The time to complete the larval development is also of particular interest, since the longer it takes the higher is the exposure to adverse conditions of the breeding site and to natural predators and pathogens. Likewise longevity, resistance to several insecticides can affect this parameter. Increased developmental time was observed in Culex quinquefasciatus and A. aegypti selected in the laboratory for PY resistance [64, 65], and also to an A. aegypti field population with high resistance level to OP [65]. Natural populations of C. pipiens harboring the resistance alleles ace-1R (modified AChE), Ester1 and Ester4 (overproduction of EST) also presented a longer larval developmental time [69]. The kdr mutation was also the prime cause for a delay in the larval development of A. aegypti, especially when mutant and PY susceptible larvae were reared together and under more stringent conditions [57]. Again, impacts on this parameter were not restricted to neurotoxic insecticides, as demonstrated for an A. aegypti laboratory strain resistant to Bti toxins, which presented impairment on the larval development time [70].

Some behavioral aspects can also be affected by resistance, as the ability to detect a potential host. Under laboratory conditions, for example, fewer OP resistant A. aegypti females responded to the blood meal stimuli, compared to their susceptible counterparts [68]. Similar results were observed in lineages of the same vector selected for resistance to a chitin synthesis inhibitor. Additionally, these blood-fed females ingested 18-26% less blood than the susceptible lineage [67]. The blood meal acceptance and the amount engorged can directly influence the pathogen loads ingested, potentially influencing the vector competence. These parameters are also directly connected with fecundity, since blood feeding is related to the production of eggs. Indeed, the reduction in the amount of ingested blood in resistant A. aegypti mosquitoes was directly proportional to a lower number of eggs [67, 68]. Several studies evidenced the impact of insecticide resistance in blood-feeding aspects [64, 71, 72].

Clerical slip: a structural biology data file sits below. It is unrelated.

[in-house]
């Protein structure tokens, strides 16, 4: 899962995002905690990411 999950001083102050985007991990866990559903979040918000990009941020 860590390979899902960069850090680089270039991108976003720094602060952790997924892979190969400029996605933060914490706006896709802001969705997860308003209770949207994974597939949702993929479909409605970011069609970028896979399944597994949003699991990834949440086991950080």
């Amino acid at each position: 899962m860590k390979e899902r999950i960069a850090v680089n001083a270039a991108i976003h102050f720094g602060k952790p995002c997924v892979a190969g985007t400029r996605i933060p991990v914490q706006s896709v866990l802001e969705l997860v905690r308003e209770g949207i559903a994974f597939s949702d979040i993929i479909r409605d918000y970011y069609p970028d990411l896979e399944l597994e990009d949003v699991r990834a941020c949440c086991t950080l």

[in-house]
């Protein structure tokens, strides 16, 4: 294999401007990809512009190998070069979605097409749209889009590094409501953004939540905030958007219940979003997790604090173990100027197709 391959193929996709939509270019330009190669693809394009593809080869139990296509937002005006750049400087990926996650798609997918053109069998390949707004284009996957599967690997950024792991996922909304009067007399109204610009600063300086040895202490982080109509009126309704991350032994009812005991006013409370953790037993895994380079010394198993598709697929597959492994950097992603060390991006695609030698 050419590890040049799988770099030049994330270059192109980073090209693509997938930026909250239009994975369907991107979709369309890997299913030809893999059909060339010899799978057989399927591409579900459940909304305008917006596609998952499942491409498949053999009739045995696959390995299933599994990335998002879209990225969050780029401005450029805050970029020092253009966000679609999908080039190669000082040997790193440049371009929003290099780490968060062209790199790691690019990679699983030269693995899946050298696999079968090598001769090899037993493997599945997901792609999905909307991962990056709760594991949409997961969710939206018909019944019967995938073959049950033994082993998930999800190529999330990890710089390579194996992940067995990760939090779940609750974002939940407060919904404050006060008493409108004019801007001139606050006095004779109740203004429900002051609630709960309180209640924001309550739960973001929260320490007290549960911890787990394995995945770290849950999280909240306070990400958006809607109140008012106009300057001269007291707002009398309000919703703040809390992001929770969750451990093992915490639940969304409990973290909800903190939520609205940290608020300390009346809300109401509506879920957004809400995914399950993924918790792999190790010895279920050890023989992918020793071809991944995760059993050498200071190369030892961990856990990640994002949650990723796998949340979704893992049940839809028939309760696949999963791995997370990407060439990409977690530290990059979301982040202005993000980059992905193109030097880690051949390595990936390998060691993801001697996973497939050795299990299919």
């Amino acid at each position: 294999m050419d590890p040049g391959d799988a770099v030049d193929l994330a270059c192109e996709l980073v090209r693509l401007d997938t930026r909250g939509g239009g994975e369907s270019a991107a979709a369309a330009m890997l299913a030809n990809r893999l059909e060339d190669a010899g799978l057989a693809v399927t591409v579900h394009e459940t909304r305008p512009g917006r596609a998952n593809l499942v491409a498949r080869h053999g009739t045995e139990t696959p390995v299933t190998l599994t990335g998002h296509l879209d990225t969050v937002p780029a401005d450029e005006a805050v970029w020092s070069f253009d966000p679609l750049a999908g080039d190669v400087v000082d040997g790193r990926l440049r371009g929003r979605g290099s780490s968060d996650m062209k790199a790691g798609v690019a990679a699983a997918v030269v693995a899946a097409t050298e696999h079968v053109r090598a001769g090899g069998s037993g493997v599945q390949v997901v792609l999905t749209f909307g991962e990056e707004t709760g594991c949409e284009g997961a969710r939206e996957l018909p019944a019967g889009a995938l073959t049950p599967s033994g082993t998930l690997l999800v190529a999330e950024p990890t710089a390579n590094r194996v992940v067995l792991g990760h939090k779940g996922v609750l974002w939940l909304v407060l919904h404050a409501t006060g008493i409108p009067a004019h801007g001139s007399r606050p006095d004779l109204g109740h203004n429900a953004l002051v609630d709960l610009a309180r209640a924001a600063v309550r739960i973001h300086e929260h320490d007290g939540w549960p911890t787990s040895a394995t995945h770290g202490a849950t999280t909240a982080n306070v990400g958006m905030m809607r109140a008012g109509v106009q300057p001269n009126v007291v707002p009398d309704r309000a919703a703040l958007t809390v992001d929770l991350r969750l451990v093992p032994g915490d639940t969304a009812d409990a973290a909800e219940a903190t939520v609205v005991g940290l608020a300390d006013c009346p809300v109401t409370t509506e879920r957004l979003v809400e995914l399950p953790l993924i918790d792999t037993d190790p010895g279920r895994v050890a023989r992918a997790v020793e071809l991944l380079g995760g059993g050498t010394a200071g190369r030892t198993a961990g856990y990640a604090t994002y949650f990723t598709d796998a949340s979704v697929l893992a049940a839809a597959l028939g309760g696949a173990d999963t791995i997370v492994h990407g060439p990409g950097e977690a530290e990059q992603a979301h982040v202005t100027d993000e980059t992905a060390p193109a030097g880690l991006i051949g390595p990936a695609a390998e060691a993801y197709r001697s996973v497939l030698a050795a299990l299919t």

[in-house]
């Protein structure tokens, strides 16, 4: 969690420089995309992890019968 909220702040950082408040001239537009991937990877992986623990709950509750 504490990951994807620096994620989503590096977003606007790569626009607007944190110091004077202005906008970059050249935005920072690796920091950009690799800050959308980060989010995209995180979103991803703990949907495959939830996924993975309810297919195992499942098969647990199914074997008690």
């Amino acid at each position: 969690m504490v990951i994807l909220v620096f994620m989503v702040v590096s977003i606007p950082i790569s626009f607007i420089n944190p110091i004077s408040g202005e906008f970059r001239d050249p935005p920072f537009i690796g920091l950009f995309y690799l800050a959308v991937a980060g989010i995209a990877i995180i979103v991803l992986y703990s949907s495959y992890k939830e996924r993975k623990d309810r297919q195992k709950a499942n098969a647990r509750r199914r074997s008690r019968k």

Besides longer developmental time, lower longevity, and problems with blood feeding, reproductive traits are potentially stronger parameters against dispersion and maintenance of resistance in the field. Some studies have addressed these aspects with laboratory-resistant lineages. Aedes aegypti populations resistant to OP and an IGR showed lower reproductive capacity, where resistant males were able to fecundate a lower number of females [67, 68]. In the same way, susceptible C. pipiens males had a mating advantage when competing with Ester-4, Ester-1, and Ace-1R resistant individuals [47].

Some advantageous resistance side effects also occur. A D. melanogaster with increased expression of GST enzymes lived longer. The authors suggested that this alteration also promoted a tissue protection against reactive oxygen species [73]. In the same context, the resistance allele Cyp6g1, also in D. melanogaster, conferred resistance to DDT and was associated with a higher adult fecundity and increased viability of eggs and larvae in absence of insecticide [74]. Females of the mosquito C. quinquefasciatus resistant to PY by MFO overexpression survived longer when maintained with sugar solution [75].